OSU offense gets '15 do-over

Tim May
Ohio State quarterback Dwayne Haskins Jr., right, shown with running back Demario McCall on Saturday, is a stand-tall-in-the-pocket passer who has the ability to attack every area of the field.

[Adam Cairns/Dispatch]

It’s 13 days before Ohio State opens the season, and considering what could be coming with the offense under first-year starting quarterback Dwayne Haskins Jr., it’s an ideal time to look back to 2015, when coach Urban Meyer had similar plans for the offense.

The Buckeyes were coming off a national-championship run in which quarterback Cardale Jones, a tall, strong-armed passer and capable runner, had led them to wins over Wisconsin, Alabama and Oregon after replacing the injured J.T. Barrett. Augmenting a stout running game featuring Ezekiel Elliott, Jones had stretched defenses with a deep passing ability that Barrett just didn’t possess.

Meyer long has desired to get back to those days.

He tried to do it in 2015 after talking Jones into not leaving for the NFL. Jones kept the starting job in preseason camp while Barrett was still working his way back into form, but the passing game fizzled more than sizzled.

Jones, for all his strength, had accuracy problems and a seeming disconnect at times between what he was seeing and what the receivers were reading.

Barrett rolled back in midway through the season and, other than in an upset loss to Michigan State, the Buckeyes got back to an offense that emphasized controlling the run and an intermediate passing game. It made Barrett the most prolific offensive player in Big Ten history by the end of his career last season.

Now the Buckeyes are poised to take another stab at stretching the field on offense. Even with Meyer on paid administrative leave pending an investigation into his knowledge of domestic-abuse allegations against fired receivers coach Zach Smith, the work toward turning up the passing game has continued under acting head coach Ryan Day.

Haskins is not the runner Barrett was, but he is a stand-tall-in-the-pocket passer who has the ability to attack every area of the field.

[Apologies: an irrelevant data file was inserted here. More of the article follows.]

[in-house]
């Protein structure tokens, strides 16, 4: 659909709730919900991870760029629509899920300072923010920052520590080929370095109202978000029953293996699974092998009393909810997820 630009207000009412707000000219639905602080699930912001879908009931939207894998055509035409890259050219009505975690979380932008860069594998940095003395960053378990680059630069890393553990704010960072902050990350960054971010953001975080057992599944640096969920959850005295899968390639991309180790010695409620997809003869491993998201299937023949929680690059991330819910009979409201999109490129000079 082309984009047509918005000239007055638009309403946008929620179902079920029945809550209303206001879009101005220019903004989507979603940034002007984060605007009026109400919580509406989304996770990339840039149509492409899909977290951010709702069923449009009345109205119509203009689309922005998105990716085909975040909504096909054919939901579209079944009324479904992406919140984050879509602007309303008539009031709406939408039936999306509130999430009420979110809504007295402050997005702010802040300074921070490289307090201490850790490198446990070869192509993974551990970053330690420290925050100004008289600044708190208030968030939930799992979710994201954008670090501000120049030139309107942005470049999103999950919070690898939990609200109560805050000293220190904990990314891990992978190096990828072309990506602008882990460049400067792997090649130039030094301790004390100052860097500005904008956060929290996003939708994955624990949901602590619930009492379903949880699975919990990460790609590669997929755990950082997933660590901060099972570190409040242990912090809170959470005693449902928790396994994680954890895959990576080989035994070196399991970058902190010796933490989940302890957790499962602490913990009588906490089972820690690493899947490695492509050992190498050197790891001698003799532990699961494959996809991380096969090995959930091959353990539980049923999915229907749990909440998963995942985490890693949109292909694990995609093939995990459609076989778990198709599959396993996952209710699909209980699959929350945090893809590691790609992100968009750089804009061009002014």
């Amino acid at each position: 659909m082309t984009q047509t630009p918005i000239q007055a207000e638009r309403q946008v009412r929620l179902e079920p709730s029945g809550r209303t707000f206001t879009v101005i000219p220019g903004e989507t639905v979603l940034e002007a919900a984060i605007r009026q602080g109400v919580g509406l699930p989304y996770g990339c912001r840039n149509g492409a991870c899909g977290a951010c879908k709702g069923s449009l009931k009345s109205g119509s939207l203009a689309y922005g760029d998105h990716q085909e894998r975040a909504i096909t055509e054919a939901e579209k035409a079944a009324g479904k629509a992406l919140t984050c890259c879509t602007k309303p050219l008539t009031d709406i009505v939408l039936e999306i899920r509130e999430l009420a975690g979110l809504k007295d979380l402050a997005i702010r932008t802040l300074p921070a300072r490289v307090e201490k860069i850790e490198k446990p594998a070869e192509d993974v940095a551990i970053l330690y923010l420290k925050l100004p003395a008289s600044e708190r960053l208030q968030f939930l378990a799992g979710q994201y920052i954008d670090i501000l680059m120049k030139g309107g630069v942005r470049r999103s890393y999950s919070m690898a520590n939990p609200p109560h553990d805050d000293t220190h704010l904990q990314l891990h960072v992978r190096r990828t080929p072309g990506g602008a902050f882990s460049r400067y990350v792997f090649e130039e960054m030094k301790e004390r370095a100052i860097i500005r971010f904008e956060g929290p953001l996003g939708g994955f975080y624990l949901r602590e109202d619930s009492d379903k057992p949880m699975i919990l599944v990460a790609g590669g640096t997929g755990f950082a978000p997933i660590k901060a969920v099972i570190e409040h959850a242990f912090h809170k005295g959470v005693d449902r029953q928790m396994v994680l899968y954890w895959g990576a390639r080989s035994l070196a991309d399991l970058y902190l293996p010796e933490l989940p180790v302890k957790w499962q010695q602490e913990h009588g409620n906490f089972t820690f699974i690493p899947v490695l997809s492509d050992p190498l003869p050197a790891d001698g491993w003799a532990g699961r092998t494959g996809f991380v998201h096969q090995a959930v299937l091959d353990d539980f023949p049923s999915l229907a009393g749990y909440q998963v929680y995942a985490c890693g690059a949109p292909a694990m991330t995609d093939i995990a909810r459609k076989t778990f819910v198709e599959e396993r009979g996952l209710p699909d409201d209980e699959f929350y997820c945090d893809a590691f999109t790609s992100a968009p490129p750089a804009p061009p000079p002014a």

“Dwayne is an elite passer, period,” senior receiver Parris Campbell said. “He’s blessed with some talents that a lot of quarterbacks don’t possess. You have great quarterbacks, then you have that handful of quarterbacks that are just different, have that elite skill. … It’s just something they’re blessed with. Dwayne definitely has that gift.”

With an overhand delivery finding the optimum launch point for his 6-foot-3 frame, Haskins throws crisp, spiral passes that sail out of the backfield. It’s the accuracy and the velocity, Campbell indicated, that sets those flings apart.

“You guys have seen it firsthand in the Team Up North game,” said Campbell, referring to Haskins’ only major appearance, when he entered for an injured Barrett at Michigan last season and rallied Ohio State to victory.

The highlight was a pass to Austin Mack on third-and-13 from the Ohio State 47-yard line. Haskins threw between two defenders and put the ball up where Mack was the only one who really had a shot at it.

“A lot of quarterbacks aren’t making that throw to Austin Mack,” Campbell said. “It’s basically a hole shot right in the middle of the coverage. … That was a ball that by an inch, if it came a second early or a second late, it could have been an (interception).

“He’s a crafty dude, and he’s just different. So we’re extremely grateful to have him, for sure.”

Plug that into an offense that has two proven 1,000-yard running backs in J.K. Dobbins and Mike Weber, a slew of veteran receivers that includes what appears to be a maturing Binjimen Victor, and a line that, under the direction of Greg Studrawa, has some of its best depth under Meyer.

“Like Coach Meyer was saying, we’re going to add to our (passing) game vertically,” Campbell said. “We already have an established run game with J.K. and Mike. I think it’s going to be hard for defenses to contain us once we get clicking.”


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